The Pinnacle of Mortgage Fraud

Hat tip Chris, who sent me this Reuters article that highlights the rampant fraud that took place within the mortgage industry as a result of the recent housing boom.  The story highlights the fate of a particular downtown Miami condominium building where nearly 1/3 of the building 640+ condos are now in foreclosure.  The reason?  Straw-buying, cash out at close, mortgage loans that have been abandoned.

First, a primer on how these cash out at close deals work with a straw buyer.  First, you find someone with great credit who is willing to go on the loan in exchange for some money (say $5-10K).  Then you have an appraiser inflate the value of the property as much as possible so that the loan size is as big as possible.  Then you buy the property for the actual listing price and pocket the difference.  Finally, you pay the straw buyer, and then walk away.  The money in your pocket, the unit empty, the loan unpaid, and the time to start all over again.

As the head of funding in our mortgage banking operation is was my job to watch out for these types (and other) schemes that could send a loan repurchase back our way.  I’m sure most banks will tell you that these loans come in from shady brokers, which is probably true; but I am sure a fair deal went through the retail channel as well.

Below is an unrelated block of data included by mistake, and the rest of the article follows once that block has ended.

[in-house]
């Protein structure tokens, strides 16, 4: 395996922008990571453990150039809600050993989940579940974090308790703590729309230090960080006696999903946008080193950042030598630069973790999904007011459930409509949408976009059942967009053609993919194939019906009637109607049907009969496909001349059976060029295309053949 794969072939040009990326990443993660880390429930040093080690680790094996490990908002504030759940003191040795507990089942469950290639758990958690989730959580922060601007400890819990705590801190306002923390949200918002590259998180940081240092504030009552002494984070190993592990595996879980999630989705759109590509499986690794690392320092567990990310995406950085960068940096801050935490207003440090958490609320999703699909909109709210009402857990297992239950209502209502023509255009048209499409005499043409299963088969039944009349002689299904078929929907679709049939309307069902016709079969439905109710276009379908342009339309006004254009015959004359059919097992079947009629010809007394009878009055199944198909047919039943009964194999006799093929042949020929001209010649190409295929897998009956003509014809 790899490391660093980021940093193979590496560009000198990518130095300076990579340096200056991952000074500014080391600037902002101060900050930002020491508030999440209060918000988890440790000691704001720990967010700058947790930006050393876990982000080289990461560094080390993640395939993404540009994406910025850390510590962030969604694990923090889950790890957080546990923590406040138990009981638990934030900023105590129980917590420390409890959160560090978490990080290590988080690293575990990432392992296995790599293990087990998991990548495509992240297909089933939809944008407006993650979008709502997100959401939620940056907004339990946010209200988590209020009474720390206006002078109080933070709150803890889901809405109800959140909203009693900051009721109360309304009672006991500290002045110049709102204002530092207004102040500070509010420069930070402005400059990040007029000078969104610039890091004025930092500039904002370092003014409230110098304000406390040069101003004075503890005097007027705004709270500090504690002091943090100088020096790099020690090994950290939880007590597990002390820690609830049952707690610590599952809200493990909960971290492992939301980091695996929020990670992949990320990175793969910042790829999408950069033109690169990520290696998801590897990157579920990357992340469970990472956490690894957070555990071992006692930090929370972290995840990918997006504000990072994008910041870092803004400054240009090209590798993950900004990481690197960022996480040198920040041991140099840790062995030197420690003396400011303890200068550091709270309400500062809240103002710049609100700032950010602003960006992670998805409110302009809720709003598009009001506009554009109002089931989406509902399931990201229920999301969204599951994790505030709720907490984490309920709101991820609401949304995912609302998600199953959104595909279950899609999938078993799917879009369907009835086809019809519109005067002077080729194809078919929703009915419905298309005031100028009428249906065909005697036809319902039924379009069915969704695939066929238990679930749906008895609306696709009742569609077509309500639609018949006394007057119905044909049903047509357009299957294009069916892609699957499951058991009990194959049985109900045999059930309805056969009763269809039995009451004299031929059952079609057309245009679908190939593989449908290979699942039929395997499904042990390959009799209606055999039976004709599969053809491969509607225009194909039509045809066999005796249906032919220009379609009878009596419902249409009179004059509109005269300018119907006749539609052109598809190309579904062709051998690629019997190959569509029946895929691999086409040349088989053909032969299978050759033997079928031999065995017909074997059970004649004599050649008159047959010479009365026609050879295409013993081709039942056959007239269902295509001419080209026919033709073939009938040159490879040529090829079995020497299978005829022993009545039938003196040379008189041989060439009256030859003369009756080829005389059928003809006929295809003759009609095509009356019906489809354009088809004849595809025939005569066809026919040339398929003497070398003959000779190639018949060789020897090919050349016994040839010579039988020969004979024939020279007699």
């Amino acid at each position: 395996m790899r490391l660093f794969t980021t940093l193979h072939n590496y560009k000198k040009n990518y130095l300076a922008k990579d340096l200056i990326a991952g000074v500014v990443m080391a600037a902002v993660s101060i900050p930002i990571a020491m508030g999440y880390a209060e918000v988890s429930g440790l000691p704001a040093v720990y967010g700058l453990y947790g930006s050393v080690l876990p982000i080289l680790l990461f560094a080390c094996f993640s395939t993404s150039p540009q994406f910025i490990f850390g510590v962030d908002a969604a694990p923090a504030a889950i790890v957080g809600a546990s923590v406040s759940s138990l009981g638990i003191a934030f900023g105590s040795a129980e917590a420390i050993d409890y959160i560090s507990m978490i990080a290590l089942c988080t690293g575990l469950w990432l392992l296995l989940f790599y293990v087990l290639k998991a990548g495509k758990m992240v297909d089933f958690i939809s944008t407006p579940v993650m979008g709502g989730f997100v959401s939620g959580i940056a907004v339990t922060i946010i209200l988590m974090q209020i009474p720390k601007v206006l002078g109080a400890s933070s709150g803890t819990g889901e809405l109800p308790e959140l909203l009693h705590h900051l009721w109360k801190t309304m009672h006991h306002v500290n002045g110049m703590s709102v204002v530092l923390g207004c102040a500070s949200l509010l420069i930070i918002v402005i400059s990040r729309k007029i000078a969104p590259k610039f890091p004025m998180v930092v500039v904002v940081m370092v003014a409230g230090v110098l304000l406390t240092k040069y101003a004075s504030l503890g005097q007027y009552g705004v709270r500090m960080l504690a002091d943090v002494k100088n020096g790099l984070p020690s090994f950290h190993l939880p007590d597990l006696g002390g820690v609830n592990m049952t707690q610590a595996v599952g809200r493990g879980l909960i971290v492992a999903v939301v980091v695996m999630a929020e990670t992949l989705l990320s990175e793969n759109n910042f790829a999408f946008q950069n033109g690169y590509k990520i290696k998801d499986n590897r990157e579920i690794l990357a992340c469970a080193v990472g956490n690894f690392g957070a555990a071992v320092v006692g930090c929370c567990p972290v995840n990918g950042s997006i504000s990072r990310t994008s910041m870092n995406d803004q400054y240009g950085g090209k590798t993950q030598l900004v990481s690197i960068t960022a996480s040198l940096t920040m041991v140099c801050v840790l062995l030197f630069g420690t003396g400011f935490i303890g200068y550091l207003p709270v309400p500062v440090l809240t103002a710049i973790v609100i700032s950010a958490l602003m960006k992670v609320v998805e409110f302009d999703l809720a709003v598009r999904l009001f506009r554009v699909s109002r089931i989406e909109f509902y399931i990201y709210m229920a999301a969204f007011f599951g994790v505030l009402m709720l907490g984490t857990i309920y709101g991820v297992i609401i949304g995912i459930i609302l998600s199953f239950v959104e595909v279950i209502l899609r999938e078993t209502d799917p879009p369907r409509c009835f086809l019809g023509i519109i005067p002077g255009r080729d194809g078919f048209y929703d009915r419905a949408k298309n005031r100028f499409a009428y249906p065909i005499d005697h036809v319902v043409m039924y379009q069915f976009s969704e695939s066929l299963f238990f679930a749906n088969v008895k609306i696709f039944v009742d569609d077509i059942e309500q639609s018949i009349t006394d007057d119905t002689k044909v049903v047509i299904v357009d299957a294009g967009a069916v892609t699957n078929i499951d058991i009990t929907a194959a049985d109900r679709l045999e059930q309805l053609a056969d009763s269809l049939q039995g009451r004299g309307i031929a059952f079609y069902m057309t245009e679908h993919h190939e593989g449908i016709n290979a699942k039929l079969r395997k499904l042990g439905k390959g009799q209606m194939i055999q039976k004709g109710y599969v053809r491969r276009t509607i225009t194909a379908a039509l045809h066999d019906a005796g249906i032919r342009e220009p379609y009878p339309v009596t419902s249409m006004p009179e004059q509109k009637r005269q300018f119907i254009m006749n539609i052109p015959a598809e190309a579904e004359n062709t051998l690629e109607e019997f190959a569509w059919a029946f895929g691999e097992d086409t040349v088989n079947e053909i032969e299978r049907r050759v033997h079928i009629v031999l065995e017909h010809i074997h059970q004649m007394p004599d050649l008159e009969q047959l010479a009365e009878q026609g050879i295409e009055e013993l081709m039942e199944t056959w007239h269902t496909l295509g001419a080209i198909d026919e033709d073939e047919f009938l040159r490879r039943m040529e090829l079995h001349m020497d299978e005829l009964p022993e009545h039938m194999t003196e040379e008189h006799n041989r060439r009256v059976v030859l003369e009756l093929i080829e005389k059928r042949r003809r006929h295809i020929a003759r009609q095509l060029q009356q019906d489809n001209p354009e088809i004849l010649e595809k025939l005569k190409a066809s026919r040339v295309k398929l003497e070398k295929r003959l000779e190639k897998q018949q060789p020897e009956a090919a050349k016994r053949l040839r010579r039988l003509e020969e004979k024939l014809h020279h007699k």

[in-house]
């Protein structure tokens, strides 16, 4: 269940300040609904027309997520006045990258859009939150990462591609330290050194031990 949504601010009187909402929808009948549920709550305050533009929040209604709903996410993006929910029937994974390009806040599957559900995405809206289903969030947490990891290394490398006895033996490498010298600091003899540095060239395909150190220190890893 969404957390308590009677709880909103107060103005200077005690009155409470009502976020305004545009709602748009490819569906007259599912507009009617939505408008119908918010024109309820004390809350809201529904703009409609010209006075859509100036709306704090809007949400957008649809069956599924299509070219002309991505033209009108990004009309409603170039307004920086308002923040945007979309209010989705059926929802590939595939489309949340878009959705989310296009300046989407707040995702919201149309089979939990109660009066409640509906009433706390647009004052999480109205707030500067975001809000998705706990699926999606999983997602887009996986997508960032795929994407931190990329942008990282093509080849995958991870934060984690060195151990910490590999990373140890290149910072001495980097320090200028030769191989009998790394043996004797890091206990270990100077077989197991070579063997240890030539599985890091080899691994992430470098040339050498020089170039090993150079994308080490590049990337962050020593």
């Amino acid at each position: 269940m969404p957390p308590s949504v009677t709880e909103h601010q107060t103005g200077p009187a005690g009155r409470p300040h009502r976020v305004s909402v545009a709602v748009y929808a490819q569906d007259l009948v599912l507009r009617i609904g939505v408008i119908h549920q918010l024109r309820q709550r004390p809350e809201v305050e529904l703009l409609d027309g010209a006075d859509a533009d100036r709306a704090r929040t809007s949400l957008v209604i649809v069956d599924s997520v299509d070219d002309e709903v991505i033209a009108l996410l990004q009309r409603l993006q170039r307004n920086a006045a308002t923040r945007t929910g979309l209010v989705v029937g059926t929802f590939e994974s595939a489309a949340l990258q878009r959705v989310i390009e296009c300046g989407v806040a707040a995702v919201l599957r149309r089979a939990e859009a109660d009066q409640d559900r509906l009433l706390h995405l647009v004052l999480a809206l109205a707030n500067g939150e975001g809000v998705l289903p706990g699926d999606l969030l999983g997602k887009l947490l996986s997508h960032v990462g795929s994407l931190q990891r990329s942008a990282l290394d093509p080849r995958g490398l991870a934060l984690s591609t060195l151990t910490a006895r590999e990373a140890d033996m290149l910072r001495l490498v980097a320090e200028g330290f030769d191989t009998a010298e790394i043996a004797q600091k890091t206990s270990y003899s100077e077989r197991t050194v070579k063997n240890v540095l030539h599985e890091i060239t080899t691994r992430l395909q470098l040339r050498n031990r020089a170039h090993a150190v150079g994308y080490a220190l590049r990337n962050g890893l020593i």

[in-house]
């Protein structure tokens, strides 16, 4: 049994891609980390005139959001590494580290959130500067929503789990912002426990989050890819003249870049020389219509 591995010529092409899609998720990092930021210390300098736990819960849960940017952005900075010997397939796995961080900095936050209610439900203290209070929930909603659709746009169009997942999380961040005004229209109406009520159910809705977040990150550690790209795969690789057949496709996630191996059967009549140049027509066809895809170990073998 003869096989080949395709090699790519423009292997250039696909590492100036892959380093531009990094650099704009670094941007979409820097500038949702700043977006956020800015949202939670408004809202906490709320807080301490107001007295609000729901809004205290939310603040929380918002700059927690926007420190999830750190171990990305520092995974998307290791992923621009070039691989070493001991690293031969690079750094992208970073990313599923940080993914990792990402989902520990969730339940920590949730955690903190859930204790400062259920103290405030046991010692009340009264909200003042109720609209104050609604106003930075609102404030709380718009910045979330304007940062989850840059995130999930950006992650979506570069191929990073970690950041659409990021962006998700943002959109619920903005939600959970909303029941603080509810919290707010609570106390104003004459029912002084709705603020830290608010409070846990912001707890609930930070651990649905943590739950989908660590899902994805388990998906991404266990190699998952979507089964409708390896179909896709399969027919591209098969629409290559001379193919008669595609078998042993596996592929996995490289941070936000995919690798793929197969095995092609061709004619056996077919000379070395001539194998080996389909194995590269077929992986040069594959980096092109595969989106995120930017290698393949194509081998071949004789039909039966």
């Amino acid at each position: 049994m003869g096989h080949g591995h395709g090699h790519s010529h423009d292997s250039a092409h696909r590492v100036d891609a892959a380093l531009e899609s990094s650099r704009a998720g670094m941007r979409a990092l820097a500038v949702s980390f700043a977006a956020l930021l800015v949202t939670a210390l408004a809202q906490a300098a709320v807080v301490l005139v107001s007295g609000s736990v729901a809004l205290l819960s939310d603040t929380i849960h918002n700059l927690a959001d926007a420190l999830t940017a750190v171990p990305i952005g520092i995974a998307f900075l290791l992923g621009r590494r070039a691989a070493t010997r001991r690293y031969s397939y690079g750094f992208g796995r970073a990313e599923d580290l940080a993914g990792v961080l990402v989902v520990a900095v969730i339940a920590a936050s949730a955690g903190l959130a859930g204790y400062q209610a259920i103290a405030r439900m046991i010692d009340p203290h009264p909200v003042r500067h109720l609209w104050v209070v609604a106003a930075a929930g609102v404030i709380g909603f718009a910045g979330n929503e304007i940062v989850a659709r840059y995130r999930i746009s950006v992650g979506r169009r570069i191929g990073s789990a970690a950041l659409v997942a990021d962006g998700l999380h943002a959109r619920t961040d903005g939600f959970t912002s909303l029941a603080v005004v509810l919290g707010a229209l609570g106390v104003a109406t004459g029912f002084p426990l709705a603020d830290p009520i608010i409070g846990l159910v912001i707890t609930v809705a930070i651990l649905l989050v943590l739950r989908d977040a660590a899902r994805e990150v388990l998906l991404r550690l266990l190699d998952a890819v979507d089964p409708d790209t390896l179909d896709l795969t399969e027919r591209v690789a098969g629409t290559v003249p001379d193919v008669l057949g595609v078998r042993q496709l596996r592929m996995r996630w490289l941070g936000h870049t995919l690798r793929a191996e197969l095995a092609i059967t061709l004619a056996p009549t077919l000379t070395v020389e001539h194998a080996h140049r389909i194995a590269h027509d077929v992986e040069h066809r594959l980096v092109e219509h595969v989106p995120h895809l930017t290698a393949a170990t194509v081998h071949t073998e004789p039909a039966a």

From the article:

“It’s an epidemic,” said Nancy Hogan, a veteran realtor and former head of the Florida Real Estate Commission.

“The cash back, the fraud for profit, is what has been so rampant,” she said.

Florida leads the nation when it comes to mortgage fraud, according to the Virginia-based Mortgage Asset Research Institute, a group that works closely with the U.S. Mortgage Bankers Association.

Ken Thomas, a Miami-based banking expert and lecturer at the Wharton School at the University of Pennsylvania in Philadelphia, said there was little surprise Florida led the country in mortgage fraud.

It stems, at least in part, in the way lenders plowed “easy money” into the local condo market before Florida’s recent housing boom turned to bust, Thomas told Reuters.

“We’re going to see a lot more of this fraud being exposed, especially as these units go into foreclosure,” Thomas said.

“We were the poster child of the housing bubble … maybe we should have expected more of this.”

While subprime lending is going to take its share of foreclosures watch for the Alt-A segment especially in Florida, Vegas, California and other over-heated condo markets to see similar action.  Cash back at close is what fueled Casey Serin’s run and many other ‘investors’ businesses.  When the merry-go-round stopped many of them just walked away.  We’ll be hearing a lot more about this as these properties fall in to foreclosure.